Tina Gorjanc, as a younger generation practitioner, recalls that support for “the design for change principle rather than purely designing just for the commercial market” was a defining characteristic that set a course such as MA Material Futures (previously Textile Futures, established by Carole Collet in 2001) at Central Saint Martins apart from other courses. Matt Malpass, a CSM Design faculty member, corroborates this view: “We’re living in the noir scenarios that have moved to typify speculative critical practice. So, what? I believe the methods, strategies, tactics and intention of Speculative Critical Design are valuable and we can use the method … for more pragmatic, essential and critical ends.”

Insects au Gratin, Susana Soares

In fact many of the pioneers of Speculative Design are today trying to close the loop to action, taking the practice out of the gallery and into everyday life. The Reconstrained Design Group led by James Auger in Portugal, for example, has applied a Speculative Design approach to renewable energy through the prototyping of gravity-powered appliances (e.g. lamp, turntable) and a general rethinking of energy consumption in its current through-the-wall form. Their manifesto (2017) encourages designers to “Set aside the easier work of armchair critique and take up the more difficult work of proposing viable alternatives”, to “Design ecologically”, and to “Start building the future you want” – take concrete actions, in other words, in contrast to earlier projects that simply aimed to promote debate or reflection.

First Wave

The first wave that followed were influenced by the pioneers of Speculative Design and new alumni of courses such as RCA Design Interactions. As Berlin/Dresden-based studio The Constitute describes, first-wave practitioners were often self-taught in speculative approaches. “Our professional education was at no point related to what is now coined as Speculative Design”, they told us in their interview. “We both studied Industrial Design at a very traditional school in Dresden. … Because we didn’t have skills and technology to prototype and evaluate our design concepts, we had to build Wizard of Oz prototypes and do video mock-ups. It became speculative on a very rational level. It wasn’t that bad though, because learning within restrictions can push students.” In other words, this wave of practitioners learned through experiment, developing new approaches through trial and error, and pushing the boundaries of what was technically possible. At the same time their projects were setting the standard for future waves of designers, tackling questions of methodology, and engaging in critical discussions about the form and direction Speculative Design should take. New educational programmes were initiated across Europe, and Speculative Design approaches were introduced to clients in the business world.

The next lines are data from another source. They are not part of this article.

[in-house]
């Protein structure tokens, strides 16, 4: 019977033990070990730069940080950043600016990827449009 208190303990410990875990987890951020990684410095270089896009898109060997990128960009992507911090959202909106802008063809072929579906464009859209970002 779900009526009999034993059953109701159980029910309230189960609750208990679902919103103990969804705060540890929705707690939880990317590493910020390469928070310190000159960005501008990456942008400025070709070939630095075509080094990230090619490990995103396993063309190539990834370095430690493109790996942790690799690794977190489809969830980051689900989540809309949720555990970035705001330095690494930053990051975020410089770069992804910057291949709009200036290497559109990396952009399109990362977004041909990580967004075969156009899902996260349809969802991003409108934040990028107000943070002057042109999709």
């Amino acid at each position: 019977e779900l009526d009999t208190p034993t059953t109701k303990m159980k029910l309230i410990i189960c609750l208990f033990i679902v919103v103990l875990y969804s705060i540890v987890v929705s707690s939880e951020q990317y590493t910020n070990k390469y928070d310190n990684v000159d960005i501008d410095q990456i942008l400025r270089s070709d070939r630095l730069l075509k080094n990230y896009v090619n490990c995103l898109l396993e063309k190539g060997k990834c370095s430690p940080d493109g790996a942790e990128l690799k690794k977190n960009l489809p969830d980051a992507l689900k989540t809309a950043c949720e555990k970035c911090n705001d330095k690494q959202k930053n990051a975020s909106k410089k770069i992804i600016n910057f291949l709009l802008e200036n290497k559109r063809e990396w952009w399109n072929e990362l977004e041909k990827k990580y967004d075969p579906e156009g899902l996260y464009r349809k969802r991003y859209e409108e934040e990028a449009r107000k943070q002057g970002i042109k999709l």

Ready to Cloud, The Constitute

Like the pioneers of Speculative Design, many first-wave practitioners today are shifting priorities from futures to realities. (J. Paul Neeley’s thoughts on expanding Dunne & Raby’s a/b list are a good example.) They increasingly seek to go beyond “sparking discussions” to embracing action, through projects that address urgent issues such as climate change, migration, and social justice. Rather than simply speculating on emerging technologies, these designers consider what aspects of their speculations can be transformed into actions in the present. New perspectives are also being opened up by practitioners working outside as well as inside the established boundaries of Speculative Design, drawing on certain elements and blending them with aspects of other approaches.

New Practitioners